1973 Grammy Award Winners

1973 Grammy Award Winners

Musical Highlights and Achievements

  • Sweep by “The Concert for Bangladesh”: The album, organized by George Harrison and Ravi Shankar, won Album of the Year and demonstrated the power of music to enact social change.
  • Robert Flack’s “First Time Ever I Saw Your Face”: This song won both Record of the Year and Song of the Year, catapulting Roberta Flack to stardom.
  • Prestigious Newcomer: America won Best New Artist, beginning a career that would span decades.

Engaging Trivia

  • Country Takeover: With the Grammys being held in Nashville for the first time, there was a noticeable focus on country music, including Charley Pride winning Best Country Vocal Performance.
  • Repeat Host: Andy Williams hosted the Grammys for several years, but the 1973 event was notable for its location change to Nashville, placing Williams in the heart of country music.
  • Youth Power: Michael Jackson got his first Grammy nomination at the age of 14 for Best Original Score Written for a Motion Picture or a Television Special.

1973 Grammy Winners

Record of the Year:
The First Time Ever I Saw Your Face – Roberta Flack
Album of the Year:
The Concert for Bangla Desh, George Harrison, Ravi Shanker, Bob Dylan, Leon Russell, Ringo Starr, Billy Preston, Eric Clapton and Klaus Voormann (Apple)
Song of the Year:
The First Time Ever I Saw Your Face – Ewan MacColl, songwriter
Best New Artist of the Year:
America
Best Pop Vocal Performance, Male:
Without You – Nilsson
Best Pop Vocal Performance, Female:
I Am Woman – Helen Reddy
Best Pop Vocal Performance By a Duo, Group or Chorus:
Where Is the Love – Roberta Flack and Donny Hathaway
Best Pop Instrumental Performance By an Instrumental Performer:
Outa-Space – Billy Preston
Best Pop Instrumental Performance With Vocal:
Coloring Black Moses, Isaac Hayes
Best Rhythm and Blues Song:
Papa Was a Rolling Stone – Barrett Strong and Norman Whitfield, songwriters
Best Rhythm and Blues Vocal Performance, Male:
Me and Mrs. Jones – Billy Paul
Best Rhythm and Blues Vocal Performance, Female:
Young, Gifted and Black, Aretha Franklin
Best Rhythm and Blues Vocal Performance By a Duo, Group, or Chorus:
Papa Was a Rolling Stone – Temptations
Best Jazz Performance By a Soloist:
Alone at Last – Gary Burton
Best Jazz Performance By a Group:
First Light – Freddie Hubbard
Best Jazz Performance By a Big Band:
Toga Brava Suite – Duke Ellington
Best Country Vocal Performance, Female:
Happiest Girl in the Whole USA – Donna Fargo
Best Country Vocal Performance, Male:
Charley Pride Sings Heart Songs, Charley Pride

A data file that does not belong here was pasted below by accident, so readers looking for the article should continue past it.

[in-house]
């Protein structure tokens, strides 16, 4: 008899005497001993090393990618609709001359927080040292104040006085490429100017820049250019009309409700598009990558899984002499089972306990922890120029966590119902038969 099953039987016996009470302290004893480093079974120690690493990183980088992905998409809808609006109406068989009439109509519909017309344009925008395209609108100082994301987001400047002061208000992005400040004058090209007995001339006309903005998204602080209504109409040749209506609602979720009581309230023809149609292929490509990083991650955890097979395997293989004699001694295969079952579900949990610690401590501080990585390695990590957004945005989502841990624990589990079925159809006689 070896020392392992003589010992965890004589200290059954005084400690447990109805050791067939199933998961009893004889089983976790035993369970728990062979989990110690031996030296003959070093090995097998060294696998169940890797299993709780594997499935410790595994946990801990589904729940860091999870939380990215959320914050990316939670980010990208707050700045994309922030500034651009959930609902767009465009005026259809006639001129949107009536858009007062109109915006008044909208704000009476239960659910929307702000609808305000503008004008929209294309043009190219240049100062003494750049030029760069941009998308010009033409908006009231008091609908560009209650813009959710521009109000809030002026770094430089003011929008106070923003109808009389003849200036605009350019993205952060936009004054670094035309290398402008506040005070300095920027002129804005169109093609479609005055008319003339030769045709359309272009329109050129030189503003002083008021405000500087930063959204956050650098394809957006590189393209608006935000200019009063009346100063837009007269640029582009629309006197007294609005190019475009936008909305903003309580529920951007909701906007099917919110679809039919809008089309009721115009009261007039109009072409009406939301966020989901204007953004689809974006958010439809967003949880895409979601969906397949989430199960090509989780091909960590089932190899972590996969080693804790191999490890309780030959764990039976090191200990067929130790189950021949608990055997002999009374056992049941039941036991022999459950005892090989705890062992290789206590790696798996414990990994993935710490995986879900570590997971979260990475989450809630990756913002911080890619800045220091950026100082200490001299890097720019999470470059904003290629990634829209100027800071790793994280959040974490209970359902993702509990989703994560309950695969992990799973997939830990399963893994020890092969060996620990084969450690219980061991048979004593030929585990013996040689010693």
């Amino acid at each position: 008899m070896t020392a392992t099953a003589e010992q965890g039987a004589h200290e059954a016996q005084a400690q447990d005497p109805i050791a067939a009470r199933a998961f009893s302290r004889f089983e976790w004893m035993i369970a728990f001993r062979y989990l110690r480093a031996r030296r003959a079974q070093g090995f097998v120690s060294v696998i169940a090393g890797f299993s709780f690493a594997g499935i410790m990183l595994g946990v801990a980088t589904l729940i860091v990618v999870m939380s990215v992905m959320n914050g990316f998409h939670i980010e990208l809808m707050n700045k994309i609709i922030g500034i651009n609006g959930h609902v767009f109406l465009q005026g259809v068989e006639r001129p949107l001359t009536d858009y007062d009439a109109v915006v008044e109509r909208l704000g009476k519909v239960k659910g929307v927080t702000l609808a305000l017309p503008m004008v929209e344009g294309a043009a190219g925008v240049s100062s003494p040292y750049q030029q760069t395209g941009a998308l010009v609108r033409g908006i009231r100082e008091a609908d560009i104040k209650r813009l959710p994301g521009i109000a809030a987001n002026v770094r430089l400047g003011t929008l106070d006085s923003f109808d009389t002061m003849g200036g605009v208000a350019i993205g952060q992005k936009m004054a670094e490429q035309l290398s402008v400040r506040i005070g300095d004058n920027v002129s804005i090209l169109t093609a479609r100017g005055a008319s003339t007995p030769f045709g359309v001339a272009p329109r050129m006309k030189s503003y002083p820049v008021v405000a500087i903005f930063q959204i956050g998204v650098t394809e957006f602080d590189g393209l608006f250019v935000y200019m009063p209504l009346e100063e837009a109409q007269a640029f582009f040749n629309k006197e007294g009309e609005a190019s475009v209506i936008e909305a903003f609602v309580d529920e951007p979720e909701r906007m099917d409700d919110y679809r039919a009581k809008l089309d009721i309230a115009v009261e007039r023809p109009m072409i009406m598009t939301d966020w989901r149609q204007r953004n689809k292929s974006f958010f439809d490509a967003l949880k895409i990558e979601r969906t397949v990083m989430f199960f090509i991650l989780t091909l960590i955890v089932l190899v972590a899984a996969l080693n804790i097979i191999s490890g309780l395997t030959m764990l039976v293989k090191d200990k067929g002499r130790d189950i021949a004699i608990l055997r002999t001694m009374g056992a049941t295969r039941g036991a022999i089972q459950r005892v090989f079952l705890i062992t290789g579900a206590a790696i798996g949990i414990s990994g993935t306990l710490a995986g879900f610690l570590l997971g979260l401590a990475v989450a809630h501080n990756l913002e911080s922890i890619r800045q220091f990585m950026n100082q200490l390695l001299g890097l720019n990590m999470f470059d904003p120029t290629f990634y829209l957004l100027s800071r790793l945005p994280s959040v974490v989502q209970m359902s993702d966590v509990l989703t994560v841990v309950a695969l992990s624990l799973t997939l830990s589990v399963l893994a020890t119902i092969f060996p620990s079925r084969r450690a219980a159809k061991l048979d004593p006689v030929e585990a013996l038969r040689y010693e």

Best Country Vocal Performance By a Duo or Group:
Class of ’57 – Statler Brothers
Best Country Instrumental Performance:
Charlie McCoy/The Real McCoy, Charlie McCoy
Best Country Song:
Kiss an Angel Good Mornin’ – Ben Peters, songwriter
Best Gospel Performance:
L-O-V-E, Blackwood Brothers
Best Soul Gospel Performance:
Amazing Grace – Aretha Franklin
Best Inspirational Performance:
He Touched Me, Elvis Presley
Best Ethnic or Traditional Recording:
The London Muddy Waters Session, Muddy Waters (Chess)
Best Instrumental Arrangement:
Theme From The French Connection – Don Ellis, arranger
Best Arrangement Accompanying Vocalist:
What Are You Doing the Rest of Your Life – Michel Legrand, arranger
Best Instrumental Composition:
Brian’s Song – Michel Legrand, composer
Best Score From an Original Cast Show Album:
Don’t Bother Me, I Can’t Cope, Micki Grant, composer (Polydor)
Best Original Score Written for a Motion Picture or a Television Special:
The Godfather, Nino Rota, composer
Album of the Year, Classical:
Mahler, Symphony No. 8 in E-Flat Major (Symphony of a Thousand), Sir Georg Solti conducting Chicago Symphony Orchestra, Vienna Boys Choir, Vienna State Opera Chorus, Vienna Singverein Chorus and Soloists (London)
Best Classical Performance, Orchestra:
Mahler, Symphony No. 7 in E Minor, Sir Georg Solti conducting Chicago Symphony Orchestra
Best Chamber Music Performance:
Julian and John, Julian Bream and John Williams
Best Instrumental Soloist Performance, Classical:
(With Orchestra) Brahms, Concerto No. 2, Artur Rubinstein
Best Instrumental Soloist Performance, Classical (Without Orchestra):
Horowitz Plays Chopin, Vladimir Horowitz
Best Opera Recording:
Berlioz, Benvenuto Cellini, Colin Davis conducting BBC Symphony and Chorus of Covent Garden (Philips)
Best Choral Performance, Classical:
Mahler, Symphony No. 8 in E-Flat Major (Symphony of a Thousand), Sir Georg Solti conducting Chicago Symphony Orchestra, Vienna Boys Choir, Vienna State Opera Chorus, Vienna Singverein Chorus and Soloists
Best Vocal Soloist Performance, Classical:
Brahms, Die Schöne Magelone, Dietrich Fischer-Dieskau
Best Comedy Recording:
FM and AM, George Carlin (Little David)
Best Spoken Word Recording:
Lenny, Original Cast (Blue Thumb)
Best Recording for Children:
The Electric Company, Lee Chamberlin, Bill Cosby and Rita Moreno (Warner Bros.)
Best Album Cover:
The Siegel Schwall Band, Acy Lehman, art director; Harvey Dinnerstein, artist (Wooden Nickel)
Best Album Notes:
Tom T. Hall’s Greatest Hits, Tom T. Hall, annotator (Mercury)
Best Album Notes, Classical:
Williams, Symphony No. 2, James Lyons, annotator (RCA)